Kerrey last in Owensboro to campaign for Gov. Patton in 1995

Thanks to fellow M-I reporter Keith Lawrence for letting me know that this weekend won’t be the first visit to Daviess County for former Nebraska governor and U.S. Sen. Bob Kerrey. 

Kerrey will attend a fundraiser for Bruce Lunsford, Democratic candidate for the U.S. Senate, and the Wendell H. Ford Democratic Picnic this Saturday, and was in the area back in 1995 for a political rally. 

Read Lawrence’s story about the Aug. 16, 1995, visit below – 

Sens. Kerrey, Ford come to town, stump for Patton

By Keith Lawrence

“This is America. This is politics as it should be,” Lt. Gov. Paul Patton said Wednesday as he stood with approximately 100 Daviess County Democrats in the shade of a century-old maple beside Bill Kuegel’s carport.

Patton, the Democratic nominee for governor; Dr. Steve Henry, his running mate; U.S. Sen. Wendell Ford of Owensboro; U.S. Sen. Bob Kerrey of Nebraska; and state Rep. Billy Ray Smith, Democratic nominee for agriculture commissioner, came to the home of the former Daviess County Democratic chairman to stump for the fall campaign.

A recording of Garth Brooks’ “We Shall Be Free” played as they climbed onto a farm wagon decorated with red, white and blue bunting, bales of straw and sticks of tobacco. Sweat bees and lazy flies hummed in the sultry 98-degree heat.

“In western Kentucky, we like our politics like our weather – hot,” said state Sen. David Boswell, the master of ceremonies.

“We’ve got a tough row to hoe,” said Kuegel, the party’s local chairman in the ’70s, as he watched the speeches. “The President made a lot of people mad with his attack on tobacco. And people aren’t as party-oriented as they used to be.” But Kuegel said, “We’ve got a good candidate” for governor.

Ken Bosley, the current county chairman, said, “We may have taken a hit last week when the President came out against tobacco. But we’re moving again.” He said the latest Democratic poll shows the Patton-Henry ticket leading Republicans Larry Forgy and Tom Handy by 10 percent statewide and 2 percent in Daviess County.

Ted Jackson, Forgy’s spokesman, said later, “That’s not what our polls show.” Jackson said he wasn’t going to talk about poll numbers. But, he said, “Paul Patton doesn’t act like a man who is ahead by 10 percent.” “We have a good mix of veterans, farmers, labor and teachers here today,” Bosley said. “We’re going to work together to win this thing.”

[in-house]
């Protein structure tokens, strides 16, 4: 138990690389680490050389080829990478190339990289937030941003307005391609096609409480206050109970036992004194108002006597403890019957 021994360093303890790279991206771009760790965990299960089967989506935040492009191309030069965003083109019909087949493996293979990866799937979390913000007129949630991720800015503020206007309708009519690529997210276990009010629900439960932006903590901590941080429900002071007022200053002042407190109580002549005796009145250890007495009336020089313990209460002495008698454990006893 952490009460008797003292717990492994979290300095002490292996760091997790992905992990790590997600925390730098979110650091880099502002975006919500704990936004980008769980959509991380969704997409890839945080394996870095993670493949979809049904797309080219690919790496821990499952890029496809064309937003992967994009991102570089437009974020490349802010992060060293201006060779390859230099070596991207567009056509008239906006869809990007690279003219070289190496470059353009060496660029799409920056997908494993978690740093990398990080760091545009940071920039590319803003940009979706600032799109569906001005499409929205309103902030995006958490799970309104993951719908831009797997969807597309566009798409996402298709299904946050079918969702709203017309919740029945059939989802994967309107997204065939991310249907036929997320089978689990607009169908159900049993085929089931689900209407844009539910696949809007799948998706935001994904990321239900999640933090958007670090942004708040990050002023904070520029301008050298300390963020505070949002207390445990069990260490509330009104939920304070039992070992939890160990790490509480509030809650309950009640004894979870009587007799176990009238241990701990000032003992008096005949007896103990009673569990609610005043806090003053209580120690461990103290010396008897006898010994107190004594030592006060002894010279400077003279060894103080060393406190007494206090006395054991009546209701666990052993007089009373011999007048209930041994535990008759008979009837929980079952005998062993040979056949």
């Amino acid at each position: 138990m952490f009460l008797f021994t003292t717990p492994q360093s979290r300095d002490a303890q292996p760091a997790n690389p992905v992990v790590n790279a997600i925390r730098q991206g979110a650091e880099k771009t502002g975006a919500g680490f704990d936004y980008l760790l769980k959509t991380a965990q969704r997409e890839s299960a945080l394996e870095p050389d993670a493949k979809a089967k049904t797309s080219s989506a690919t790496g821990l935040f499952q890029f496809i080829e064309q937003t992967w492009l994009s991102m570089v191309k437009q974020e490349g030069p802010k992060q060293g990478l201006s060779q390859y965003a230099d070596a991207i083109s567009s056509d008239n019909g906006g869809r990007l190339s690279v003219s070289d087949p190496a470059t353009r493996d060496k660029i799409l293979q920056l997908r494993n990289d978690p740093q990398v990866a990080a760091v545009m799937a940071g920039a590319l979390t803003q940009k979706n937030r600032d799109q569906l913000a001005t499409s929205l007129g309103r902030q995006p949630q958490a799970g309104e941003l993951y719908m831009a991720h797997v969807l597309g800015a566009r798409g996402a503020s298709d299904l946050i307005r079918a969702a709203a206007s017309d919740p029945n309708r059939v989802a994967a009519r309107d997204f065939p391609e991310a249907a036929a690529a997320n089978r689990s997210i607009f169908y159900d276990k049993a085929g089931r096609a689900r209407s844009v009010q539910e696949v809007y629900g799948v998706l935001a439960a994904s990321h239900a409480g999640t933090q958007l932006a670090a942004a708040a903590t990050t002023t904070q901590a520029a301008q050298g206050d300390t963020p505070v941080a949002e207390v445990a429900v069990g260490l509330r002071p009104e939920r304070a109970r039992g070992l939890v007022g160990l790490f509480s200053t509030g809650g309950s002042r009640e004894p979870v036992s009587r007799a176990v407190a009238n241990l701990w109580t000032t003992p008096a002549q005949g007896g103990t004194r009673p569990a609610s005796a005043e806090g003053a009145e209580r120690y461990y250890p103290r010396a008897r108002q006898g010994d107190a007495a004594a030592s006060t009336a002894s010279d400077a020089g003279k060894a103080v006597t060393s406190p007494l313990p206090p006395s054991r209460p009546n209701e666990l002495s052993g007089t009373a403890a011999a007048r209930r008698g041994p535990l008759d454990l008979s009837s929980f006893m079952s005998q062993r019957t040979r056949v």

Ford wouldn’t talk about poll numbers either. But he said, “We’ve gained and they’ve lost. You don’t see me frowning, do you?” He told the crowd, “We don’t need a Newt Gingrich in Frankfort. We need somebody like Paul Patton.” Kerrey, chairman of the Democratic Senatorial Campaign Committee, urged people to work together to make a better society.

Kerrey, who lost a leg in Vietnam, said, “When I’ve been knocked down, I never got up without help.” He said he sees a lot of people in society who have been knocked down and need help in getting on their feet again.

“God did not put any of us on this earth to just take care of ourselves,” he said.

U.S. Sen. Bill Bradley, a New Jersey Democrat, announced Wednesday that he would not seek re-election next year.

But Ford and Kerrey said they expect Democrats to keep the seat. “I don’t think New Jersey will be that difficult to hold,” Kerrey said. “But the Senate will miss Bill Bradley.” Patton praised the Kentucky work ethic. “The ultimate purpose of government is to create the atmosphere where people can have jobs and take care of themselves,” he said.

He called Forgy an “enemy of developing good markets” for farmers.

Patton continued to rip Forgy for his comments at Red’s Picnic in Sorgho last month when the GOP nominee said that he wants good-paying jobs for Kentuckians. “What we need are more jobs that aren’t chicken-plucking jobs,” Forgy said that night.

Patton said he was “instrumental” in getting Perdue Farms to build a chicken-processing plant in Ohio County and in getting Hudson Foods to locate in Henderson, Union and McLean counties.

“My opponent ridiculed honest work as ‘chicken-plucking’ jobs,” he said.

Jackson said Forgy wasn’t attacking poultry jobs. “Larry believes that any job is a good job,” he said. “But the national average income is $25,903. In Kentucky, it’s $21,858. And for the jobs Patton claims credit for, it’s $18,800. We need to set our sights on high-paying, high-skilled jobs.” Henry touted his Daviess County roots, pointing to a tree near the farm-wagon stage. “I guess I was climbing that tree 40 years ago,” he said.

He said Democrats believe in “hard work, hard work, hard work.” Henry drew the biggest laugh of the day with a gaffe in introducing Ford – as “our senior citizen.” “Write 500 times on the blackboard,” Ford said. “Senior senator.”

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